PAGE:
Former Adviser Turns On Trump – Cooperates With Special Counsel Robert Mueller


Donald Trump rarely wakes up to good news these days. But today, he’s going to be faced with some of the worst news yet. His 4:00 a.m. Twitter rant this morning shows him to be already compensating for the unpleasant day to come.

This most recent development has to do with the Russia investigation, which is looking into the Trump campaign’s bewilderingly brazen collusion with Vladimir Putin’s government.

Here’s a quick summary (sourced from Vox):

March 2016: Russia begins focused interference in the U.S. presidential election.
March 14, 2016: First attempt for direct contact with Putin’s Russian government is made by Trump campaign official George Papadopulos.
March 19, 2016: Clinton campaign is hacked by Russia through John Podesta’s email account.
March 31, 2016: Papadopoulos relates the offer of a meeting with the Russian government during a meeting with Trump and Jeff Sessions. Trump is interested. Later, Sessions “forgets” this meeting during Senate testimony.
April 26, 2016: Papadopoulos learns about email hack of DNC and Clinton via Russian professor with links to the Russian government. The Trump campaign representative sought to use these to bolster the Trump campaign.
May 19, 2016: Paul Manafort, who previously advocated for Russian interests in Ukraine, is hired by Trump to manage the campaign.
June 3, 2016: Donald Trump Jr. responds to an email offering dirt on Clinton, and aims to set up a meeting. He lies to the New York Times about the purpose of this meeting in July.
June 9, 2016: The proposed meeting is held in Trump Tower, with five Russian representatives, as well as Trump Jr., Manafort, and Jared Kushner.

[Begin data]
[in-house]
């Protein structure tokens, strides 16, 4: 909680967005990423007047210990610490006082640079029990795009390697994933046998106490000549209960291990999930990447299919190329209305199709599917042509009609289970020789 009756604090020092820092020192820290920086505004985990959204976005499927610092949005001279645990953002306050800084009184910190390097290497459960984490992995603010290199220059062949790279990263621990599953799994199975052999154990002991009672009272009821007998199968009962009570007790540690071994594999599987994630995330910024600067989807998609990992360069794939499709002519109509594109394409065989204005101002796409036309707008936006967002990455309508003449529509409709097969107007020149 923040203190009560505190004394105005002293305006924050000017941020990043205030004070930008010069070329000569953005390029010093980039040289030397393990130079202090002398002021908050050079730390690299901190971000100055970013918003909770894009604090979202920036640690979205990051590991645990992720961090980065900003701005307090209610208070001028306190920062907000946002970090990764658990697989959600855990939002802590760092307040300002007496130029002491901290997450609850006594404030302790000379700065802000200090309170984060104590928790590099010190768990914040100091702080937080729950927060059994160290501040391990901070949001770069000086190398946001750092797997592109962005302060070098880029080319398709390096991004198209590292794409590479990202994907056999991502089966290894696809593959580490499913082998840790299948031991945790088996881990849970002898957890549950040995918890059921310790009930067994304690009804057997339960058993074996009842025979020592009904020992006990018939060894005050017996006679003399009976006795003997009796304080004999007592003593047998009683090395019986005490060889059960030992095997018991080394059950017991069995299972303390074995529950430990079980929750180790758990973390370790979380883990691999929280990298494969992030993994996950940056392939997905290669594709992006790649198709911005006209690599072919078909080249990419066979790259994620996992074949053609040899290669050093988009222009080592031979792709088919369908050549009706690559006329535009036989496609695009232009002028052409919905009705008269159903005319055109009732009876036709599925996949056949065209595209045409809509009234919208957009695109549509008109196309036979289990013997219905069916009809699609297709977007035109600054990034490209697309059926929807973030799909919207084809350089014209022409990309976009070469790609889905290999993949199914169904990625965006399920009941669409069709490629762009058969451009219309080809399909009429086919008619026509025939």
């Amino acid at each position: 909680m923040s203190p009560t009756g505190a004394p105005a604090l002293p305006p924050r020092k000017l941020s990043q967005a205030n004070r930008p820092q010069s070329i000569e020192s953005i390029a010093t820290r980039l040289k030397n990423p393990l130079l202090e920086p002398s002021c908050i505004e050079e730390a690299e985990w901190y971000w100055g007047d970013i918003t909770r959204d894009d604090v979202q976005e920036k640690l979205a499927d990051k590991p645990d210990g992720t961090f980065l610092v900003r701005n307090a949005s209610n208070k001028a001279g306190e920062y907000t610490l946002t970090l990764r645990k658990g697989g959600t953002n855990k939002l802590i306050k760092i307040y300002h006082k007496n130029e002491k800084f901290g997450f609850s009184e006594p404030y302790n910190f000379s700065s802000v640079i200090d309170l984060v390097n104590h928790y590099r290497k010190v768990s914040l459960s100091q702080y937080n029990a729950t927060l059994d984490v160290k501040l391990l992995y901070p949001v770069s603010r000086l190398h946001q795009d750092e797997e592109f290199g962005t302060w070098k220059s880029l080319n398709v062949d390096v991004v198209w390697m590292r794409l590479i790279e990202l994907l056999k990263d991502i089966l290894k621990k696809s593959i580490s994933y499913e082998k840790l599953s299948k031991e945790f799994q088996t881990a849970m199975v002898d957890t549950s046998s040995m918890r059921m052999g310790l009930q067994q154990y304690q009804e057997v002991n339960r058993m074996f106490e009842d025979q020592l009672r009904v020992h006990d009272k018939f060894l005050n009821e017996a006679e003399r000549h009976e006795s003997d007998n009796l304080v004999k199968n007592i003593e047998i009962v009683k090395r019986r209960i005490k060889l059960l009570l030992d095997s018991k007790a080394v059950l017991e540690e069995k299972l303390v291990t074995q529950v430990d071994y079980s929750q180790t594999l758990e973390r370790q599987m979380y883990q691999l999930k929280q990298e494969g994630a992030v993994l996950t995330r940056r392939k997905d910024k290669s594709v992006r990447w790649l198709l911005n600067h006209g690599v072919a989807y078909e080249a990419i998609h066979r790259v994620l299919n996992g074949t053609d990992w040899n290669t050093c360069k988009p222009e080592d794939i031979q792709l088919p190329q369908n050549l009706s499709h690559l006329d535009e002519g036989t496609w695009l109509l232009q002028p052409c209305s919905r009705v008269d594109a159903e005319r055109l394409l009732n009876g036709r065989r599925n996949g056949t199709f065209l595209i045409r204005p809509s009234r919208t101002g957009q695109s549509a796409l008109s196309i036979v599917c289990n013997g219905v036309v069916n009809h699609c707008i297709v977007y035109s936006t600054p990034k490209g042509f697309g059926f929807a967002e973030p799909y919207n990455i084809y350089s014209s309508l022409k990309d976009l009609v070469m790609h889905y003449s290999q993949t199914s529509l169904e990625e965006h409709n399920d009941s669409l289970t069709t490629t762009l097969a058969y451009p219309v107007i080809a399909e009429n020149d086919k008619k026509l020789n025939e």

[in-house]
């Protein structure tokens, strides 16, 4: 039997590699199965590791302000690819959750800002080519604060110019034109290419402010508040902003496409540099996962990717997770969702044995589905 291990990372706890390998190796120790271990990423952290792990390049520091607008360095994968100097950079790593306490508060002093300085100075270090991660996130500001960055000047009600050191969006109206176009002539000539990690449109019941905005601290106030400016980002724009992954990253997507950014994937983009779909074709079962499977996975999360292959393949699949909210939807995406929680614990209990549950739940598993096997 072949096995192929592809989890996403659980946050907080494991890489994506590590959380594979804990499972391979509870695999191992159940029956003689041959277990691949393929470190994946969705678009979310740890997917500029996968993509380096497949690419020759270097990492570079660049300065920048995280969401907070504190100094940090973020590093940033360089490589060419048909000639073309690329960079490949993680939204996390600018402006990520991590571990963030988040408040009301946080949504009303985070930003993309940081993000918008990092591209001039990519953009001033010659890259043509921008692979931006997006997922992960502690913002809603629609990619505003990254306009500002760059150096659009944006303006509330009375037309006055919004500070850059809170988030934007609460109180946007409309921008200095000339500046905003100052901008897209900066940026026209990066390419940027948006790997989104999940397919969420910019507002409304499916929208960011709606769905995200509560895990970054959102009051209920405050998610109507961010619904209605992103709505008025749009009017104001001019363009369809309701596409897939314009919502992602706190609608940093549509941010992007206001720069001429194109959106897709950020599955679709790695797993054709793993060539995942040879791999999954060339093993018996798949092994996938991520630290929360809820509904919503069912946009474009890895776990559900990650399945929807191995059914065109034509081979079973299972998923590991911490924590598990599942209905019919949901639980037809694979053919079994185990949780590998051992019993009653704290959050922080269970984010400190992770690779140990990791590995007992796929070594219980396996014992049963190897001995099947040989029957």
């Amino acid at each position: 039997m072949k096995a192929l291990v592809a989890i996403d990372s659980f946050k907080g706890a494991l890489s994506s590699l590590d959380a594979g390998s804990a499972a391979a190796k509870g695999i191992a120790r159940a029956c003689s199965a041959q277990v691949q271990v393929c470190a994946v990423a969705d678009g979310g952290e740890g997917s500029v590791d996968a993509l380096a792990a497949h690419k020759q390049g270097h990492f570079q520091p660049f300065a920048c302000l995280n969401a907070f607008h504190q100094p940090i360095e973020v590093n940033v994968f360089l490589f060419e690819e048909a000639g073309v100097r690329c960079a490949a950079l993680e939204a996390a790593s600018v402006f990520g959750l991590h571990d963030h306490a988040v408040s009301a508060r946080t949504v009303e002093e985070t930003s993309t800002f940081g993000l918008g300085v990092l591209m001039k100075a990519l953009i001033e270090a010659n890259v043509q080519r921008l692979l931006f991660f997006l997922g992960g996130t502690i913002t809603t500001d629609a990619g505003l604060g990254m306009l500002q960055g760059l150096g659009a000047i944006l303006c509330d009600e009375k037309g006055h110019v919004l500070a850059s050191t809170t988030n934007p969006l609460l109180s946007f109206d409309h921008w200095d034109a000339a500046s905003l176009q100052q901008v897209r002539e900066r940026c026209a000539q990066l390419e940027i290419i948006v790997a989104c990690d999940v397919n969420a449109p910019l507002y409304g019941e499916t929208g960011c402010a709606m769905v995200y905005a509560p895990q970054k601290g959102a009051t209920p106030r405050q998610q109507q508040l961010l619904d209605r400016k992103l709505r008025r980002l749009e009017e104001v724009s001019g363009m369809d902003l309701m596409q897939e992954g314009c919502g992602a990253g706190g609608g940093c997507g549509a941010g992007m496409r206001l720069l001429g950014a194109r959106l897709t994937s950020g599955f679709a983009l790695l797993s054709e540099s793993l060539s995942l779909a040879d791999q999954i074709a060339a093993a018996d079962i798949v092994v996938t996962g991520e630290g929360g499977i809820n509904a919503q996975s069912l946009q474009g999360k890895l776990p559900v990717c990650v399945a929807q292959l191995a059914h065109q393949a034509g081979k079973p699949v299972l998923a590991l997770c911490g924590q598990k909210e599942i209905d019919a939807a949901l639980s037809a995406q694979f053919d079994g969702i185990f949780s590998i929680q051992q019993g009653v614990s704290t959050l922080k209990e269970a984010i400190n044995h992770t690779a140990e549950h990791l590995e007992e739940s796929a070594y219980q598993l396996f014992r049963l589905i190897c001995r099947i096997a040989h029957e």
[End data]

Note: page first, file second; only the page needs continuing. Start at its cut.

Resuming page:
July 7, 2016: Trump campaign official Carter Page conducts an opaque trip to Moscow.
July 18, 2016: The RNC’s historic position on Ukrainian independence is altered by the Trump campaign to align with Putin’s interests.
July 18, 2016: A meeting between Russian ambassador Sergey Kislyak and Jeff Sessions occurs during the RNC in Cleveland. Sessions fails to mention any contacts with Russian representatives when questioned by the Senate, and later went on to claim that this meeting was as a Senator and not as an campaign official.
July 22, 2016: DNC emails were leaked by WikiLeaks, who were acting on behalf of the Russian government.
July 27, 2016: Trump makes his famous remark regarding the Clinton email leak, “Russia, if you’re listening, I hope you’re able to find the 30,000 emails that are missing.”
August 19, 2016: Manafort resigns after evidence of his receiving a shady payment from Russian contacts in Ukraine ($12.7 million).
September 8, 2016: Sessions again meets with Kislyak, in a scheduled private meeting. Sessions again doesn’t remember this meeting when he’s questioned by Senators.

The shenanigans didn’t end after the election. Then-President Obama sanctioned Russia for its involvement in the U.S. election. In response, the Trump campaign bursts into action.

December 29, 2016: Trump campaign and transition team member Michael Flynn called Ambassador Kislyak to discuss Trump’s anticipated response to the sanctions. He lied to federal investigators when asked about the call. This is one of the charges that he was indicted on and pled guilty to.

After Trump’s firing of FBI Director James Comey, the investigation kicked into high gear with the appointment of Special Prosecutor Robert Muller. Muller is an expert in aggressively constructing the perfect case and achieving results, as he did in the Enron case.